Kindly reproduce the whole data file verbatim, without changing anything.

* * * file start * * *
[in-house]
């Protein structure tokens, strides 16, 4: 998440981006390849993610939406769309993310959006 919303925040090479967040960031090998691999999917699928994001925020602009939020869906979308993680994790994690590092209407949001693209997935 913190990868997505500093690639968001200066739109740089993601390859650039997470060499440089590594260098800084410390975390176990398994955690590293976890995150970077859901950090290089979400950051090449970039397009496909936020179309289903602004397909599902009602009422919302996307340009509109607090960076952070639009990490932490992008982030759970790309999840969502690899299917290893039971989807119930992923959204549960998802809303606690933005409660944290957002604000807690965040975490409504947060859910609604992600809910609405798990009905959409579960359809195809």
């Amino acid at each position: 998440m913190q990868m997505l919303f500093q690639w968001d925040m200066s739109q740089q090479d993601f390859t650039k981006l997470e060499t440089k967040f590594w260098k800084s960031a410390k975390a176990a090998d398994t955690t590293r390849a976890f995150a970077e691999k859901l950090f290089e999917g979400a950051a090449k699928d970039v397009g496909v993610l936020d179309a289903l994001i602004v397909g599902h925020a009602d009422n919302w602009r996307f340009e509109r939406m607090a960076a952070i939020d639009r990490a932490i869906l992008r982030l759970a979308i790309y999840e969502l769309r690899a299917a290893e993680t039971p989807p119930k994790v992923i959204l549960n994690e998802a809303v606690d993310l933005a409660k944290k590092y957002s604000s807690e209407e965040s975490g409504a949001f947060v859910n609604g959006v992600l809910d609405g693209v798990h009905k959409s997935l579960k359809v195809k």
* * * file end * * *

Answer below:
[in-house]
């Protein structure tokens, strides 16, 4: 998440981006390849993610939406769309993310959006 919303925040090479967040960031090998691999999917699928994001925020602009939020869906979308993680994790994690590092209407949001693209997935 913190990868997505500093690639968001200066739109740089993601390859650039997470060499440089590594260098800084410390975390176990398994955690590293976890995150970077859901950090290089979400950051090449970039397009496909936020179309289903602004397909599902009602009422919302996307340009509109607090960076952070639009990490932490992008982030759970790309999840969502690899299917290893039971989807119930992923959204549960998802809303606690933005409660944290957002604000807690965040975490409504947060859910609604992600809910609405798990009905959409579960359809195809």
């Amino acid at each position: 998440m913190q990868m997505l919303f500093q690639w968001d925040m200066s739109q740089q090479d993601f390859t650039k981006l997470e060499t440089k967040f590594w260098k800084s960031a410390k975390a176990a090998d398994t955690t590293r390849a976890f995150a970077e691999k859901l950090f290089e999917g979400a950051a090449k699928d970039v397009g496909v993610l936020d179309a289903l994001i602004v397909g599902h925020a009602d009422n919302w602009r996307f340009e509109r939406m607090a960076a952070i939020d639009r990490a932490i869906l992008r982030l759970a979308i790309y999840e969502l769309r690899a299917a290893e993680t039971p989807p119930k994790v992923i959204l549960n994690e998802a809303v606690d993310l933005a409660k944290k590092y957002s604000s807690e209407e965040s975490g409504a949001f947060v859910n609604g959006v992600l809910d609405g693209v798990h009905k959409s997935l579960k359809v195809k």